I am excited to join the Battery Ventures team this week to double down on our enterprise-infrastructure practice and West Coast presence. More broadly, I believe there could not be a more exciting time to build an enterprise- software company today as three macro trends – mobile apps, cloud services, and big data–converge to potentially disrupt over $150 billion in annual enterprise-IT spend and over $1 trillion in market cap.
At Intel Capital, where I previously managed the enterprise-IT portfolio globally and helped our $14 billion/yr datacenter group with strategic planning, I was fortunate to be involved with the core building blocks for the massive disruption ahead.
Every 15-20 years, there seems to be a step function in IT infrastructure which creates an even larger software ecosystem around it! And I believe we’re on the precipice of one of those inflection points today.
The first such IT wave happened in the late 1970s, when Intel capitalized on Moore’s law to compress millions of transistors into an integrated circuit, helping create the PC revolution and a market for desktop- software many times the size of the underlying silicon. “Intel Inside” powered Dell, HP, IBM / Lenovo and enabled the Microsoft Windows and Office franchises to create hundreds of billions in market value.
The next step function happened in the mid-1990s, when inter-connected PCs (technology based on government research) created a wave of networking giants like Cisco and Juniper. This innovation also enabled the rise of the original wave of Web apps and the e-commerce revolution, including companies like Amazon.com and Google, whose search prowess helps fuel online commerce.
We are now in the early innings of the third-wave –a convergence of three independent step functions creating an opportunity that, in my mind, is an order of magnitude larger than the last two waves.
Apple paved the way for this new reality by pioneering the mobile-apps revolution, which dramatically transformed how users engage with delightful applications. Enterprises and software vendors quickly realized that they had to step up the innovation pace for engaging apps, and Amazon Web Services popularized by VMware virtualization now enables them to deploy apps at a record pace. And of course, the billions of datapoints generated by constantly evolving apps and cloud services can now be mined efficiently, thanks to data-mining techniques Hadoop, Mongo, Spark open-sourced by Yahoo, Google and Berkeley AmpLab.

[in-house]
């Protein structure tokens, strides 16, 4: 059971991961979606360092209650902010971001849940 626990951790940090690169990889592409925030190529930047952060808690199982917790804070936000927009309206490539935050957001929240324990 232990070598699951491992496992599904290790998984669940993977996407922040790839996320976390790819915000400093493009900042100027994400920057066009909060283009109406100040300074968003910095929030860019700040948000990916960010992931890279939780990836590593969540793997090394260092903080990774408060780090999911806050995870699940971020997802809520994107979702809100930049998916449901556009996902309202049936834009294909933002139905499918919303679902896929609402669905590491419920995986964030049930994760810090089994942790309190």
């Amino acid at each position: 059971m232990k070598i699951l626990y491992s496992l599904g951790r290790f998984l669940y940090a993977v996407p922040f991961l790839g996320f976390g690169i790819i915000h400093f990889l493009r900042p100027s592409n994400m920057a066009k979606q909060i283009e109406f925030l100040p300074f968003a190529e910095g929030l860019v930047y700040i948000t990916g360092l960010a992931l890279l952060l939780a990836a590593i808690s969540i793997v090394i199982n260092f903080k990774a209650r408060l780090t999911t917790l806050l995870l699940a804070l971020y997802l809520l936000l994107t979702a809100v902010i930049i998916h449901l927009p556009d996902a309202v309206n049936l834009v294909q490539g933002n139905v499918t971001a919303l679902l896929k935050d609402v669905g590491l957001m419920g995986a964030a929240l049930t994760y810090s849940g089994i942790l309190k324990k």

Mix these three ingredients – mobile apps, cloud services, and data mining—together, and you have a potent technology stew that allows more businesses to be highly productive and profitable. This is the opportunity I’m stepping into in my new job as an enterprise-IT focused general partner at Battery, after several years at Intel Capital.
Where will these next technology innovations pop up, specifically? I see innovation and investment opportunities originating from both sides of the technology wave. First the back-end technology enablers like Android and Airwatch, powering the mobile domain; AWS, Openstack and Docker in the cloud domain; and Cloudera, Hortonworks and MongoDB* in the data-mining domain. Combined together, these early thought leaders are already allowing savvy companies to build the next-generation technology stack.
At the same time, packaged-software companies like Uber, Palantir, Splunk**, Wayfair** and others are embedding elements of mobile, cloud, and data in their offerings to provide value to their end-consumer and business customers. We are just scratching the surface, and I expect to see significant innovation in both the technology enabler and packaged apps domain in the years ahead.
What is also different about this wave of tech innovation is that open source has democratized enterprise innovation allowing thought leaders to emerge across the globe and not just in the “walled garden” of Silicon Valley. The Nginx, Mirantis* Openstack, Good Data* teams emerged from Eastern Europe, for instance, while XtremIO**, Anobit**, Waze and other pioneers were formed in Israel.
The go-to-market models for many of these companies also have transformed from direct enterprise selling to freemium and “open core” models, allowing a much steeper revenue ramp if done well.
Put these trends together and it’s easy to see why now is a very exciting time to be an enterprise-IT entrepreneur and venture capitalist. I am very excited to be part of Battery’s global enterprise-IT team and look forward to supporting platform companies that will morph technology’s role from supporting businesses to driving and transforming businesses!
* Dharmesh is an active board member or investor in Mirantis and Good Data; for a full list of his investments, please click here.
**For a list of all Battery investments and exits, please click here.